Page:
What Are Trucking ‘Hours Of Service’ Regulations And Will They Keep Me Safe From 18-Wheeler Truck Accidents In Houston?
There is no doubt that Houston truck drivers face the challenges of an extremely fast-paced and busy work environment every day on the job. Along with loading and unloading cargo, filling out delivery paperwork, coordinating routes and deliveries, and driving all over Texas’ vast roads and highways, truck drivers must stay vigilant and attentive at the job to avoid all of the hazards that come with trucking work. Indeed, trucking work is so demanding that the federal government has established certain rules with regard to how long truck drivers can work and when they take their breaks. These regulations are called “Hours of Service” regulations, but just how effective are they at actually keeping truck drivers and everyone else out on Houston roads safe?
Hours of Service Regulations and 18-Wheeler Truck Driver Rest Breaks
The Federal Motor Carrier Safety Administration (FMCSA) is the federal agency responsible for overseeing truck driver Hours of Service (“HOS”) regulations. Under the HOS regulations, commercial truck drivers – those truck drivers that drive 18-wheeler trucks or semi-trucks and who hold a Commercial Driver’s License (CDL) – in any state may drive up to a maximum of 11 hours after they have taken 10 consecutive hours of off-duty time. In addition, 18-wheeler truck drivers may not drive beyond 14 consecutive hours after coming back on duty from being off-duty for 10 consecutive hours. Thus, effectively, an 18-wheeler truck driver cannot drive for more than 11 consecutive hours in a 14-hour shift. In addition to regulations regarding total drive time, HOS regulations also require that 18-wheeler truck drivers take a 30-minute break for every 8 hours of work. The HOS regulations also limit total time driven in a 7/8 consecutive day block to 60/70 hours, among other limitations, such as for adverse driving and regarding the use of the truck’s sleeper berth.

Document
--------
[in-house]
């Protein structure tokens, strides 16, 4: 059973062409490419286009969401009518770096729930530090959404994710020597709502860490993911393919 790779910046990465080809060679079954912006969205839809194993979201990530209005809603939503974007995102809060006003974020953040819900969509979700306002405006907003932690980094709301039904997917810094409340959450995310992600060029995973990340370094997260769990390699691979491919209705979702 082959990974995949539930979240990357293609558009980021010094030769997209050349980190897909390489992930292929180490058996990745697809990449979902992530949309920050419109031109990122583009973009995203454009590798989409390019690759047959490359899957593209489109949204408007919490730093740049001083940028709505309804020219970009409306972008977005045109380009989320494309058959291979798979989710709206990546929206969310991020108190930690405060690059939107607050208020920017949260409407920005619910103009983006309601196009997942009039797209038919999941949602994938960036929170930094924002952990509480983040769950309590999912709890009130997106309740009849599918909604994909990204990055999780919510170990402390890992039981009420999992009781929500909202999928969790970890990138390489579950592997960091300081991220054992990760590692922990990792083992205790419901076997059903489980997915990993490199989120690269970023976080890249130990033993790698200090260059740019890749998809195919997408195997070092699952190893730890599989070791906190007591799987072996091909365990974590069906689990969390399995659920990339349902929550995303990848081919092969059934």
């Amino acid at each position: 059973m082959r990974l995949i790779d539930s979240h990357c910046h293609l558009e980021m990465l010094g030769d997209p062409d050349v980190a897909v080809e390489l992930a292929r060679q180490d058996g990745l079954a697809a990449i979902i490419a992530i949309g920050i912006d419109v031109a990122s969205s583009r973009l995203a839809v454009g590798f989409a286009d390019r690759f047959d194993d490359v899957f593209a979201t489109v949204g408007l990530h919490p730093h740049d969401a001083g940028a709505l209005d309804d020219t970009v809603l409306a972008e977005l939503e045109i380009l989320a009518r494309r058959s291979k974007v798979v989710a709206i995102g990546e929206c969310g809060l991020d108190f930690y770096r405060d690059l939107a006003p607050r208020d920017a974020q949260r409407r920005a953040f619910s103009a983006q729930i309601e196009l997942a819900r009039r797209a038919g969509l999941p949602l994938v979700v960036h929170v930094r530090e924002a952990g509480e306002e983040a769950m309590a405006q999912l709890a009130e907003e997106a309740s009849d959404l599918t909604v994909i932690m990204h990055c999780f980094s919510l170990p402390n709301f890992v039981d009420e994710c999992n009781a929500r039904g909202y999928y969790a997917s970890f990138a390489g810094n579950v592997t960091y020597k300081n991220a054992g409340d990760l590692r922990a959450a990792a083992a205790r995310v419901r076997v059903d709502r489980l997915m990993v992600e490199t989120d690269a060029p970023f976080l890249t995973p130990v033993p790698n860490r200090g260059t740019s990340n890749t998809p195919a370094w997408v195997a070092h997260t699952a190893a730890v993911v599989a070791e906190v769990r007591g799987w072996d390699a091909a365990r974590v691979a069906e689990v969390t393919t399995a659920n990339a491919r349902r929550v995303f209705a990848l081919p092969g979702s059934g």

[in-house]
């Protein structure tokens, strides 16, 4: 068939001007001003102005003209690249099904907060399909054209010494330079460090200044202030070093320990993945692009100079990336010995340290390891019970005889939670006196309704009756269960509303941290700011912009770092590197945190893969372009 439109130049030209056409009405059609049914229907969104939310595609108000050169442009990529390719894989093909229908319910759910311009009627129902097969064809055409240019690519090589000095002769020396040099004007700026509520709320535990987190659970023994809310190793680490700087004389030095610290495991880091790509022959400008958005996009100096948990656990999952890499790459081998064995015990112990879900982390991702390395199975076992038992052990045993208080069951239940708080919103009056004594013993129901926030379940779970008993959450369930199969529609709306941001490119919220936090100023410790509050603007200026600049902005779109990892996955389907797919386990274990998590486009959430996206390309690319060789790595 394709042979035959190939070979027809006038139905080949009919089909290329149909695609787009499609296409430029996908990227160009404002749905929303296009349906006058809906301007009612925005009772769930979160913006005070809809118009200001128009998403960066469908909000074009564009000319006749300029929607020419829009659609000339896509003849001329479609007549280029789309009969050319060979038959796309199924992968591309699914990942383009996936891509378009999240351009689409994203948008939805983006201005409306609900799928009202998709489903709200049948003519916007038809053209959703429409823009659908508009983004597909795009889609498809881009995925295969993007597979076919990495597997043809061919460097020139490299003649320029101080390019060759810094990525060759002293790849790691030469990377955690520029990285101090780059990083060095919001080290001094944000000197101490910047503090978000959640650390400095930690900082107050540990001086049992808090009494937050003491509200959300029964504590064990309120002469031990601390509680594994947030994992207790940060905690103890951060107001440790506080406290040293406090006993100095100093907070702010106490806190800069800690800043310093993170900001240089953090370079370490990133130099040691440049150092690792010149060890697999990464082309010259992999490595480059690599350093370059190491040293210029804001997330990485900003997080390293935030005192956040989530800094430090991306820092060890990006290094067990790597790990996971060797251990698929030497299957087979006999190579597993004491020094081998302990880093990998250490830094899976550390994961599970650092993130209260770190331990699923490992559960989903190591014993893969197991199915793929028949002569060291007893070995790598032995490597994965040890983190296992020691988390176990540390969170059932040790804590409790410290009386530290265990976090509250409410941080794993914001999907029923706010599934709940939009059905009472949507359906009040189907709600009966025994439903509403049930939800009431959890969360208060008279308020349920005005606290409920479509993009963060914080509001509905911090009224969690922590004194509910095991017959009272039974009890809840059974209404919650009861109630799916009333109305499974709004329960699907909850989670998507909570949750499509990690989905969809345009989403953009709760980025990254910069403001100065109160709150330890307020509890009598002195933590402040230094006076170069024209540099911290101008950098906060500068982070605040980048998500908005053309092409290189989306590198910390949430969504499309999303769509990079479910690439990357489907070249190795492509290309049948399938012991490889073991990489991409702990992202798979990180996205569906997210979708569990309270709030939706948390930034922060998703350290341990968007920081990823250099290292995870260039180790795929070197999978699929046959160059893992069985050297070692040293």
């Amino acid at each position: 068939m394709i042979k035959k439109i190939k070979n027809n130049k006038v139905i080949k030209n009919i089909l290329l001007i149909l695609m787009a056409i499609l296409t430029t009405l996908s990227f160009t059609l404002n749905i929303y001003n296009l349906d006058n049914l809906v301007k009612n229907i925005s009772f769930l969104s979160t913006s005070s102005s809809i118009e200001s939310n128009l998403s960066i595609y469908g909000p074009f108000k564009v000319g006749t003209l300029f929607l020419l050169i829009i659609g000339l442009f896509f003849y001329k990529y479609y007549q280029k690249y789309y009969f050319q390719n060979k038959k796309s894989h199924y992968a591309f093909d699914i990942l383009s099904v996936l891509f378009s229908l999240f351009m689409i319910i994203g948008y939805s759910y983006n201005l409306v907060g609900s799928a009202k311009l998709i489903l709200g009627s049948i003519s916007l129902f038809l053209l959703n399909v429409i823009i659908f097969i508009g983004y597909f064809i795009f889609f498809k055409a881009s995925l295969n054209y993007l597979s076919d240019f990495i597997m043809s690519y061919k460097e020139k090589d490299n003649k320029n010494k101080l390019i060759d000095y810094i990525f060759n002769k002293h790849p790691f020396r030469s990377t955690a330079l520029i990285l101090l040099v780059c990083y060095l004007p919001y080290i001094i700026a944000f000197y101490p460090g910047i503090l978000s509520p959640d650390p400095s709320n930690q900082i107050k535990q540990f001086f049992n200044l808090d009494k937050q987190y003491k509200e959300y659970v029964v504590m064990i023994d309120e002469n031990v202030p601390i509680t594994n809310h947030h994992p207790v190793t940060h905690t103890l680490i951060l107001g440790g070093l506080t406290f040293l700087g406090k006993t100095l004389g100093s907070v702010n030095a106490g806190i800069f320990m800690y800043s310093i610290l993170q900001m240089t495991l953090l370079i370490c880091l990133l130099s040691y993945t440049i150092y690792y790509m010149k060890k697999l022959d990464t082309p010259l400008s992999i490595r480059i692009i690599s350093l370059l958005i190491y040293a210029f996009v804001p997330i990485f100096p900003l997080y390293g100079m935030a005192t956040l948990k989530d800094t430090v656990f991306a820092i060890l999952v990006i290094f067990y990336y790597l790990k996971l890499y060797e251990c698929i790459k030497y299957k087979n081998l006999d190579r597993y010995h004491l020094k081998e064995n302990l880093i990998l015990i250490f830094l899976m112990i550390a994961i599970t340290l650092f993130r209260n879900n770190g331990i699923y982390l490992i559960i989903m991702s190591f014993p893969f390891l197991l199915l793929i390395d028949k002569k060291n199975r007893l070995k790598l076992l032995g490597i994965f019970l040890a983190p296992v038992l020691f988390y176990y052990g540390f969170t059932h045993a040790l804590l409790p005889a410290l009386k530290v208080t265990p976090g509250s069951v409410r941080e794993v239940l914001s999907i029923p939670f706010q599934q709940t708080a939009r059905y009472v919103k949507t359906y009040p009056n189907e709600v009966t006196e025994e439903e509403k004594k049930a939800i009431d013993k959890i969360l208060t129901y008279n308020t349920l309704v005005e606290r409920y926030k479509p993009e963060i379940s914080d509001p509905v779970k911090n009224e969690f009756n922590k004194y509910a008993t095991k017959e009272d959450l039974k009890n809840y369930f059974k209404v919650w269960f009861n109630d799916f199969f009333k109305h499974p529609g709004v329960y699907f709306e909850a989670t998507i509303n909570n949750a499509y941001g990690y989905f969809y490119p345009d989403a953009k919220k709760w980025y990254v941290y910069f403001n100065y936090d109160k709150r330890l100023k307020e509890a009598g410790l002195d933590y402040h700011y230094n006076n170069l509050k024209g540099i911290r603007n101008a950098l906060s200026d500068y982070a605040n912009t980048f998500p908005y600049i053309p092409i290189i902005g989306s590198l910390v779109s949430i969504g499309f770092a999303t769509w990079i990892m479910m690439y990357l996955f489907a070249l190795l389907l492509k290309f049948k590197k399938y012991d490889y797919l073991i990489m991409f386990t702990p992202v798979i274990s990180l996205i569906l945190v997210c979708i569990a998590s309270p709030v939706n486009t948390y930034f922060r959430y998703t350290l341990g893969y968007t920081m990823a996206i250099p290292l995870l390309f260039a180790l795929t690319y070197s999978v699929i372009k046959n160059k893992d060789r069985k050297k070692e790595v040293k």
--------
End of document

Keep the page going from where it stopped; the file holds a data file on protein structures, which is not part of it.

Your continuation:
Road Safety for Houston Drivers
Although the federal HOS regulations have been put in place to prevent accidents from happening, the plain and simple truth is that even with the rules in place, truck drivers still work incredibly long and tiring days. For this reason, even the HOS regulations cannot prevent distracted driving caused by drivers being overtired or overworked. Driving an 18-wheeler truck while overtired is extremely hazardous and can obviously result in fatal trucking accidents. Therefore, all drivers on the road should practice vigilance, especially when sharing the road with 18-wheeler trucks.
Help with an 18-Wheeler Truck Accident in Houston
If you or a loved one are the victim of an 18-wheeler truck accident in Houston, it is important to learn about your rights and options to compensation under Texas laws. The experienced Houston truck accident lawyers at the Gilde Law Firm offer a free and confidential consultation to learn about your potential case, and to see if they can help you get justice. Contact the Gild Law Firm today to speak to an experienced Houston personal injury lawyer about your rights for free.